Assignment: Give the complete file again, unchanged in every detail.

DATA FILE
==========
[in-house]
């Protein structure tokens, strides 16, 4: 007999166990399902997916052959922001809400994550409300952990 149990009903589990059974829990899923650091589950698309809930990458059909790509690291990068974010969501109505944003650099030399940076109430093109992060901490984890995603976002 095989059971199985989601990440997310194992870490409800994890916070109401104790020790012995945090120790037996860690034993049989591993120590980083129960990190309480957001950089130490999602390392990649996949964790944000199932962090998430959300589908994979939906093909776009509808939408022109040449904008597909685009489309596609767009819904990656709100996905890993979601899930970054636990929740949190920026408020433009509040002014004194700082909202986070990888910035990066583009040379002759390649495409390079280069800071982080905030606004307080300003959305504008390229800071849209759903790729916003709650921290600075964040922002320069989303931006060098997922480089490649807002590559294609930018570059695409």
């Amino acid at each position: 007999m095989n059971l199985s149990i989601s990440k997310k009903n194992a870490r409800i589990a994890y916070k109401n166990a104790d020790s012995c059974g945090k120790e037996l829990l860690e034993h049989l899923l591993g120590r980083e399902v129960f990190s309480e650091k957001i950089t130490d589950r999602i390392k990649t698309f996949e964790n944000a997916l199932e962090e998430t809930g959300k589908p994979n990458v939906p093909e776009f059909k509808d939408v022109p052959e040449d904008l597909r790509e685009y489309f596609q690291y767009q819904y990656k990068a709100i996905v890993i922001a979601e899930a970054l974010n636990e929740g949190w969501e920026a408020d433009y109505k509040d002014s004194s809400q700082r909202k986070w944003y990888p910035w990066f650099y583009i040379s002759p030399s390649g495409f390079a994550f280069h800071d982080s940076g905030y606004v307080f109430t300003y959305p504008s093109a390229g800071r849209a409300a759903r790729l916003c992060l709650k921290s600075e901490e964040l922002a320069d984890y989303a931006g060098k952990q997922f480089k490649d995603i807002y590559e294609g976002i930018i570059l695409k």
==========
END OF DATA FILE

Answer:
[in-house]
């Protein structure tokens, strides 16, 4: 007999166990399902997916052959922001809400994550409300952990 149990009903589990059974829990899923650091589950698309809930990458059909790509690291990068974010969501109505944003650099030399940076109430093109992060901490984890995603976002 095989059971199985989601990440997310194992870490409800994890916070109401104790020790012995945090120790037996860690034993049989591993120590980083129960990190309480957001950089130490999602390392990649996949964790944000199932962090998430959300589908994979939906093909776009509808939408022109040449904008597909685009489309596609767009819904990656709100996905890993979601899930970054636990929740949190920026408020433009509040002014004194700082909202986070990888910035990066583009040379002759390649495409390079280069800071982080905030606004307080300003959305504008390229800071849209759903790729916003709650921290600075964040922002320069989303931006060098997922480089490649807002590559294609930018570059695409």
């Amino acid at each position: 007999m095989n059971l199985s149990i989601s990440k997310k009903n194992a870490r409800i589990a994890y916070k109401n166990a104790d020790s012995c059974g945090k120790e037996l829990l860690e034993h049989l899923l591993g120590r980083e399902v129960f990190s309480e650091k957001i950089t130490d589950r999602i390392k990649t698309f996949e964790n944000a997916l199932e962090e998430t809930g959300k589908p994979n990458v939906p093909e776009f059909k509808d939408v022109p052959e040449d904008l597909r790509e685009y489309f596609q690291y767009q819904y990656k990068a709100i996905v890993i922001a979601e899930a970054l974010n636990e929740g949190w969501e920026a408020d433009y109505k509040d002014s004194s809400q700082r909202k986070w944003y990888p910035w990066f650099y583009i040379s002759p030399s390649g495409f390079a994550f280069h800071d982080s940076g905030y606004v307080f109430t300003y959305p504008s093109a390229g800071r849209a409300a759903r790729l916003c992060l709650k921290s600075e901490e964040l922002a320069d984890y989303a931006g060098k952990q997922f480089k490649d995603i807002y590559e294609g976002i930018i570059l695409k």